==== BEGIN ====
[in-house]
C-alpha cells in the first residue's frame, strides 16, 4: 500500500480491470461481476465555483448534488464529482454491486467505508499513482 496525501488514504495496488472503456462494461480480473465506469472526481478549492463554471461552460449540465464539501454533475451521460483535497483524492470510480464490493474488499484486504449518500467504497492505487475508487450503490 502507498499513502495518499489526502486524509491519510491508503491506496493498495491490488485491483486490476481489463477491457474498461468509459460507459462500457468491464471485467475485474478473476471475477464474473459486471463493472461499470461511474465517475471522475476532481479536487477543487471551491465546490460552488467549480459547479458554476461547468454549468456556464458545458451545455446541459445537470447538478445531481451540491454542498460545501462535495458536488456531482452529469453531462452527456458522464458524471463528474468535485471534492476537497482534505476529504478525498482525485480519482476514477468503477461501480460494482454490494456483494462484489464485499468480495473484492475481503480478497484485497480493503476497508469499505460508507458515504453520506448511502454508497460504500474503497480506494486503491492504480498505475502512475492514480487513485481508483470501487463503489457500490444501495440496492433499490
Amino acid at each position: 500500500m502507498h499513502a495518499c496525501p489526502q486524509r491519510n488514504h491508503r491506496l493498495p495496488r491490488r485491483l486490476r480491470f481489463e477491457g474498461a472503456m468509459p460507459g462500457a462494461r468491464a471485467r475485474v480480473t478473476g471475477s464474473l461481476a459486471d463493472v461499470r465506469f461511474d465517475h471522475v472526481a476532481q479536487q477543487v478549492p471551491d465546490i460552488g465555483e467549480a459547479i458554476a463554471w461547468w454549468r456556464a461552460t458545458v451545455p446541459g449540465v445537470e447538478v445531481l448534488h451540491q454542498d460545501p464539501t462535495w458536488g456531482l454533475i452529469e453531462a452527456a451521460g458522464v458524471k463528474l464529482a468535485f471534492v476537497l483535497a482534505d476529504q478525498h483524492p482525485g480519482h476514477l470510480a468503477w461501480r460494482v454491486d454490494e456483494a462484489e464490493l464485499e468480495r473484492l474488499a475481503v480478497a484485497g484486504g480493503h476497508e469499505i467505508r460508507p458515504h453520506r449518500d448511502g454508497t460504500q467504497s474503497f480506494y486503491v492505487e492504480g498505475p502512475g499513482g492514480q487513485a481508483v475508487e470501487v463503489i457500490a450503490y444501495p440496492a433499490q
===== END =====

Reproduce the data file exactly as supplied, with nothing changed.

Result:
[in-house]
C-alpha cells in the first residue's frame, strides 16, 4: 500500500480491470461481476465555483448534488464529482454491486467505508499513482 496525501488514504495496488472503456462494461480480473465506469472526481478549492463554471461552460449540465464539501454533475451521460483535497483524492470510480464490493474488499484486504449518500467504497492505487475508487450503490 502507498499513502495518499489526502486524509491519510491508503491506496493498495491490488485491483486490476481489463477491457474498461468509459460507459462500457468491464471485467475485474478473476471475477464474473459486471463493472461499470461511474465517475471522475476532481479536487477543487471551491465546490460552488467549480459547479458554476461547468454549468456556464458545458451545455446541459445537470447538478445531481451540491454542498460545501462535495458536488456531482452529469453531462452527456458522464458524471463528474468535485471534492476537497482534505476529504478525498482525485480519482476514477468503477461501480460494482454490494456483494462484489464485499468480495473484492475481503480478497484485497480493503476497508469499505460508507458515504453520506448511502454508497460504500474503497480506494486503491492504480498505475502512475492514480487513485481508483470501487463503489457500490444501495440496492433499490
Amino acid at each position: 500500500m502507498h499513502a495518499c496525501p489526502q486524509r491519510n488514504h491508503r491506496l493498495p495496488r491490488r485491483l486490476r480491470f481489463e477491457g474498461a472503456m468509459p460507459g462500457a462494461r468491464a471485467r475485474v480480473t478473476g471475477s464474473l461481476a459486471d463493472v461499470r465506469f461511474d465517475h471522475v472526481a476532481q479536487q477543487v478549492p471551491d465546490i460552488g465555483e467549480a459547479i458554476a463554471w461547468w454549468r456556464a461552460t458545458v451545455p446541459g449540465v445537470e447538478v445531481l448534488h451540491q454542498d460545501p464539501t462535495w458536488g456531482l454533475i452529469e453531462a452527456a451521460g458522464v458524471k463528474l464529482a468535485f471534492v476537497l483535497a482534505d476529504q478525498h483524492p482525485g480519482h476514477l470510480a468503477w461501480r460494482v454491486d454490494e456483494a462484489e464490493l464485499e468480495r473484492l474488499a475481503v480478497a484485497g484486504g480493503h476497508e469499505i467505508r460508507p458515504h453520506r449518500d448511502g454508497t460504500q467504497s474503497f480506494y486503491v492505487e492504480g498505475p502512475g499513482g492514480q487513485a481508483v475508487e470501487v463503489i457500490a450503490y444501495p440496492a433499490q